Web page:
Esme is a young graduate student who has won a scholarship from Columbia and moves to New York. She immediately falls for Mitchell, a controlling, older, sexually predatory, rich, handsome man--and it's giving nothing away to say she has a hard time letting go of him, and this is the major flaw of the book. One day she discovers she's pregnant. He dumps her. Will she get an abortion? He decides he wants her back, he dumps her, he decides he wants her back, he dumps her, etc. Even though she knows he's no good for her, she loves him. And I keep reading the book, because even though I get very impatient with her, she does have other stuff going on.
For this is a love story in more ways than one. It's a love letter to Art with a capital A, and the beauty of light changing and dancing with shadow through the day. It's a love letter to New York, the symbol of "making it," the giant city, the Promised Land to every artist, writer, actor, designer in their teen years. (Some of that Mitchell story could have gone to more about friendship, which does play a big part in the story, but gets short shrift in Esme's telling. But then, more verisimilitude--youth!). It's also a love letter to bookstores and books, as the keepers of knowledge and beauty that help us grow out of our mistakes, and the friendships we make there and the bits of other people's lives we see through our customers--to all the relationships that help us throw off being the thrall to our young adult hormones and grow up.
The plot of the story continues--Esme decides to keep the baby early on, she gets illegal employment at the used bookstore where she's started to hang out, she makes her way through pregnancy and school. And the bookstore comforts her, nurtures her, teaches her--the womb that's birthing her to be an unexpected Esme, a young mother, a person making hard choices, an adult. The bookstore is where the real love story happens.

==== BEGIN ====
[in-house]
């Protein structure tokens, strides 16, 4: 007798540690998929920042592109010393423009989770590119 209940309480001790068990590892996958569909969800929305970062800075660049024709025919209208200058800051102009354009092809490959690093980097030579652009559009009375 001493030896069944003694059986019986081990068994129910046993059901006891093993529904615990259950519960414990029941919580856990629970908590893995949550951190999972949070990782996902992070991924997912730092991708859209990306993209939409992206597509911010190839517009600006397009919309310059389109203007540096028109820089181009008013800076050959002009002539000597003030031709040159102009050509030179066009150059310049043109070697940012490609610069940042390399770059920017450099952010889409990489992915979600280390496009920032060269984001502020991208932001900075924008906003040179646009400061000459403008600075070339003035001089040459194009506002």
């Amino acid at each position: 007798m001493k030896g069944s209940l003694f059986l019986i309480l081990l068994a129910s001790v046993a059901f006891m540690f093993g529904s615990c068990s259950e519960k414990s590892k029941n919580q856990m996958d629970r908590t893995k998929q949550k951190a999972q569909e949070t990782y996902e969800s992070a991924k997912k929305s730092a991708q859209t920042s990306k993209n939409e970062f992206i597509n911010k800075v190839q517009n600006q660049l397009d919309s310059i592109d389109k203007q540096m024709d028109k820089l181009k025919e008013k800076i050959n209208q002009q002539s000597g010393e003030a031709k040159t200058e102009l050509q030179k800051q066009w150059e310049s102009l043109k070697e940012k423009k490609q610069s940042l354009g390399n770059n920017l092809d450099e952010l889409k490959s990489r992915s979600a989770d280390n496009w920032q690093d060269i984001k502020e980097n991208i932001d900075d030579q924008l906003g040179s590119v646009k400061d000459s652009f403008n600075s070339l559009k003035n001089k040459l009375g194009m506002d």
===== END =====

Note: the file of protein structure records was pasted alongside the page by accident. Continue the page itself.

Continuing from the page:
Even though I received the temporary copy, I've bought a copy to keep on my shelves! I really did like it.
0 of 0 people found the following review helpful.
Woman Working in Bookstore Meets Cad
By Linda Stepp
I read this book and on the whole enjoyed it. A young English woman is going to Columbia University when she discovers she is pregnant. Realizing she would need far more money than she had then she was able to secure a job working in a quaint but exceptionally well stocked book store. Throughout the pregnancy she has all the ups and downs in her relationship with the father of the child who reveals himself to be a psycho that enjoys inflicting emotional pain on women. But the job at the bookstore among some wonderful men working there helps her to keep her feet on the ground and eventually the baby is born and she remains mentally strong. Along the way there is a lot of interesting information about the books and the customers who come and go in the store and in their lives. It is well written, free of obvious typos and grammatical errors and the author has managed to make you care about her characters. But in some places it was a downer as life often is but there is only one high point . . . . . . . . . . no. . . . no, that's all I'm telling you.
7 of 7 people found the following review helpful.
Sorry I read this
I am always on the lookout for new, fresh authors and novels. I chose this because of the NYC location where the story is set. The descriptions of NYC are heartwarming. The story leaves much to be desired. The main character, Esme, cannot evolve into the story's heroine because she is just too weak. She is written as academically brilliant, but lacks common sense and personality. I lose all respect for her with her choices to be with Mitchell, over and over again although he treats her terribly. Even at the end, she is still in love with him although he has given her nothing. Very descriptive writing. Too many characters. Unanswered questions and story lines. The author should consider writing about a strong female. Overall, I just didn't like it.